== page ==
Offline alaincam

  • Posts: 7
Re: 1975 Yamaha RS125 Rebuild and Ascendance.
« Reply #2 on: Jun 17, 2016, 05:55:47 »
Hi yeah the camera is shit I took the photos with my phone quickly. Il Crack out DSLR and take a good photo-shoot. Thanks for the feed back. On tyres what would be a good size front and rear for something like this . I know the rear one was a 17 3.50 how big can I go and what style ? . Also cause I couldn't find any knowledge on this what battery does it take the previous owner butchered the wiring loom aswell and Im literaly going on trial and error I managed to find an wiring diagram but thats about it not much info on these magneto models. Cheers ;D

Offline NoRiders

  • Posts: 688
Re: 1975 Yamaha RS125 Rebuild and Ascendance.
« Reply #3 on: Jun 17, 2016, 06:57:33 »
Opinions vary widely on tyres, sports, enduro, modern or classic? Factors such as rim width and clearance will decide the biggest section tyres that will fit and work well for your riding style. Will you be using this as a daily, in all weathers on tarmac or will it be a play thing used on varied terrain and surfaces in mainly dry/good weather?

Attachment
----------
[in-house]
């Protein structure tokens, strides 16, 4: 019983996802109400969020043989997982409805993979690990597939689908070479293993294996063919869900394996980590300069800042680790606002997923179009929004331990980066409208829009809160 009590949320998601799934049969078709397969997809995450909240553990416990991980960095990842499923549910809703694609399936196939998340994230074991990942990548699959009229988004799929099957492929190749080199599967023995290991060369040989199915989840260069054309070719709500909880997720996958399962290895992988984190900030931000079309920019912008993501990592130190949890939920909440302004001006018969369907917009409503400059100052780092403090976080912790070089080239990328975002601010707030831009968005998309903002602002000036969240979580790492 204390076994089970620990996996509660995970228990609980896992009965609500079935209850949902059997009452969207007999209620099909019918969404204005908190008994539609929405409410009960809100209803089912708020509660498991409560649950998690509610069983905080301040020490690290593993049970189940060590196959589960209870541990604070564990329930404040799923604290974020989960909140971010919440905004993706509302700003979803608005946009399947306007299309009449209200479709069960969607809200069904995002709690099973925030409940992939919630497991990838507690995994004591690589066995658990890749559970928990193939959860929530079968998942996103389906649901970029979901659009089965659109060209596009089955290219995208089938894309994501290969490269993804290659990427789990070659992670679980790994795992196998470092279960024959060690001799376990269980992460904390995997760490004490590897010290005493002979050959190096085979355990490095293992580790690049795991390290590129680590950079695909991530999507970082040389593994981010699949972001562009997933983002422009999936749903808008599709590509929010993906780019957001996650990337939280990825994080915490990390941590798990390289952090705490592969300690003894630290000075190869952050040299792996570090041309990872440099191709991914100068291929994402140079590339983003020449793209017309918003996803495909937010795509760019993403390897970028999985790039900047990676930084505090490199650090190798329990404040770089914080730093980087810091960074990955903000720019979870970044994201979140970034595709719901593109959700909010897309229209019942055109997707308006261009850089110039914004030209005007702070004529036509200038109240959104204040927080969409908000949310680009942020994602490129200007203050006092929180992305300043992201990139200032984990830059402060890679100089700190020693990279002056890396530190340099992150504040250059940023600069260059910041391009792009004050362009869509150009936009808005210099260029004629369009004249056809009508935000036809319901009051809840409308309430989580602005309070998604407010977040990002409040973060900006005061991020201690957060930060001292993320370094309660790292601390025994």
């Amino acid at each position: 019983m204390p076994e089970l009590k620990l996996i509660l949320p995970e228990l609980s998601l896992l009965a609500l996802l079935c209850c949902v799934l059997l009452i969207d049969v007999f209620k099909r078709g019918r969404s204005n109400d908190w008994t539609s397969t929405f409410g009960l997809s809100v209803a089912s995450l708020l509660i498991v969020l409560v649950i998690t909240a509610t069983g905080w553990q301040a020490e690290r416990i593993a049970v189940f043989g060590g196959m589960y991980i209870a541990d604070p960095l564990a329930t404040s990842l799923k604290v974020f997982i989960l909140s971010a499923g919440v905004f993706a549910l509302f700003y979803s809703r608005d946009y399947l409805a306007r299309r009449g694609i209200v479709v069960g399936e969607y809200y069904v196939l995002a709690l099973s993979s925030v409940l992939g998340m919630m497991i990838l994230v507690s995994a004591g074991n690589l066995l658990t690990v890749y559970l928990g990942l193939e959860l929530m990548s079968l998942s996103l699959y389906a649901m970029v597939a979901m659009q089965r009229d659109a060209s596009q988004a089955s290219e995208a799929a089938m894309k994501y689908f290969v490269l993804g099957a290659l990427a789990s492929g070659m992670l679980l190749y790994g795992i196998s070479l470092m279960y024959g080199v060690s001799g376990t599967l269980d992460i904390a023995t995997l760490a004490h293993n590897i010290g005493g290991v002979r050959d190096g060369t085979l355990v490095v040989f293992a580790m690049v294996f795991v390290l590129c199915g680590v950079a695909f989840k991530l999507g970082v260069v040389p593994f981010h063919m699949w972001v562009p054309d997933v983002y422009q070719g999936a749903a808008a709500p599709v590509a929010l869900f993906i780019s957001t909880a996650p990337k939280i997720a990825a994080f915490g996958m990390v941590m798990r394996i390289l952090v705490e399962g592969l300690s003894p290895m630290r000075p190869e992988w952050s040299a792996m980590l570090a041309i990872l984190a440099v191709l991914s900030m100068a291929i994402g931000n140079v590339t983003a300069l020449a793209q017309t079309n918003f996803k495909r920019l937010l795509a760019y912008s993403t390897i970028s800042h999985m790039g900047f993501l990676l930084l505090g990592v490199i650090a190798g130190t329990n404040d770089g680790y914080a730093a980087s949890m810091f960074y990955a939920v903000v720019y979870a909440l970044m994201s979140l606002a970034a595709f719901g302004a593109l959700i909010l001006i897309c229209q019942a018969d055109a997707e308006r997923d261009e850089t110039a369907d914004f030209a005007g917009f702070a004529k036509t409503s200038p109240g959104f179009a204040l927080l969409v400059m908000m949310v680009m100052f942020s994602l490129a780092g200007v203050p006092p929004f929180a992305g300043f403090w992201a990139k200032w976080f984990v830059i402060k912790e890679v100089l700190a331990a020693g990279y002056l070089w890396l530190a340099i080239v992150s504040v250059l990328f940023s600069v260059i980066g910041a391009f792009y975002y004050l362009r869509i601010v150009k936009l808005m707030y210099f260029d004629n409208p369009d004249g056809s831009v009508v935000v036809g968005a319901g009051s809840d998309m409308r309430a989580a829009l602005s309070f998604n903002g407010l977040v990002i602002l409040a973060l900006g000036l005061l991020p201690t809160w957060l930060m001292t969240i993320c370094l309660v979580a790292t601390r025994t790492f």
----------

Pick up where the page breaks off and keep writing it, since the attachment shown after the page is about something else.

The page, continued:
As you've built it to look like a scrambler/tracker yu were considering enduro tyres which offer a balance between road/off road grip and performance. It will also depend on what's available in Malta and budget of course?

Personally, I like the look of semi chunky enduro tyres in the largest size that fits. They can make or break the overall look in my opinion, but compromises in performance/budget etc might have to come into play

Maybe ask on the Wheels, tyres & brakes forum on here, good advice can come quickly which will help you decide.

Batteries: The traditional wet batteries are being outmoded in favour of gel or micro batteries to tuck away, both are readily available with a standard size gel upgrade working out cheaper than a micro battery. Not to sure what will work with the Yamaha set up though?

I'm going for a MotoBatt gel, as I will use the stock battery location on the CBX.
Wiring will be farmed out to my son who understands the 'black art' much better than me ;)

Offline alaincam

  • Posts: 7
Re: 1975 Yamaha RS125 Rebuild and Ascendance.